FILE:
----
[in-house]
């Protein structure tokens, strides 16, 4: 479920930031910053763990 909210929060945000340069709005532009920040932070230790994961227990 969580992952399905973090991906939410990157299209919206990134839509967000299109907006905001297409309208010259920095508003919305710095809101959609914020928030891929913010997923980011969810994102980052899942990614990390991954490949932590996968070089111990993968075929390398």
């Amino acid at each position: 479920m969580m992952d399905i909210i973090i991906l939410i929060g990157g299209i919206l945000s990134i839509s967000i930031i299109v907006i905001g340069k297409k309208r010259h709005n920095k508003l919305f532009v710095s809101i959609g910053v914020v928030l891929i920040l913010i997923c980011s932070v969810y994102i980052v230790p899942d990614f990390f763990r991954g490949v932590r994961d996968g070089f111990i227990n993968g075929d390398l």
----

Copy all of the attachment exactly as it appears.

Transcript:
[in-house]
């Protein structure tokens, strides 16, 4: 479920930031910053763990 909210929060945000340069709005532009920040932070230790994961227990 969580992952399905973090991906939410990157299209919206990134839509967000299109907006905001297409309208010259920095508003919305710095809101959609914020928030891929913010997923980011969810994102980052899942990614990390991954490949932590996968070089111990993968075929390398």
């Amino acid at each position: 479920m969580m992952d399905i909210i973090i991906l939410i929060g990157g299209i919206l945000s990134i839509s967000i930031i299109v907006i905001g340069k297409k309208r010259h709005n920095k508003l919305f532009v710095s809101i959609g910053v914020v928030l891929i920040l913010i997923c980011s932070v969810y994102i980052v230790p899942d990614f990390f763990r991954g490949v932590r994961d996968g070089f111990i227990n993968g075929d390398l």